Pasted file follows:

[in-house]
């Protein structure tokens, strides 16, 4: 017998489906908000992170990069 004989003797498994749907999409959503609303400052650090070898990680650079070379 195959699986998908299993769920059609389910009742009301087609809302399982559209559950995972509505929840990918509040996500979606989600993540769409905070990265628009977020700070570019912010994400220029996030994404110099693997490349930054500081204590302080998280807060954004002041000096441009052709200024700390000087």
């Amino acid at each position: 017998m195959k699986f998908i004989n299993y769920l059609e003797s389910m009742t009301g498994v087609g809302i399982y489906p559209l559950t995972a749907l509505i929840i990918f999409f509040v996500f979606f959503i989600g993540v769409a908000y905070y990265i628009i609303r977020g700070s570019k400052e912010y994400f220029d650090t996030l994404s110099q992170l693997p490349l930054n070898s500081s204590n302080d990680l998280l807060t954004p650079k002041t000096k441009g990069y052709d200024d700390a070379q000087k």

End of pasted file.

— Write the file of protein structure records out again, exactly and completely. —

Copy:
[in-house]
């Protein structure tokens, strides 16, 4: 017998489906908000992170990069 004989003797498994749907999409959503609303400052650090070898990680650079070379 195959699986998908299993769920059609389910009742009301087609809302399982559209559950995972509505929840990918509040996500979606989600993540769409905070990265628009977020700070570019912010994400220029996030994404110099693997490349930054500081204590302080998280807060954004002041000096441009052709200024700390000087």
């Amino acid at each position: 017998m195959k699986f998908i004989n299993y769920l059609e003797s389910m009742t009301g498994v087609g809302i399982y489906p559209l559950t995972a749907l509505i929840i990918f999409f509040v996500f979606f959503i989600g993540v769409a908000y905070y990265i628009i609303r977020g700070s570019k400052e912010y994400f220029d650090t996030l994404s110099q992170l693997p490349l930054n070898s500081s204590n302080d990680l998280l807060t954004p650079k002041t000096k441009g990069y052709d200024d700390a070379q000087k």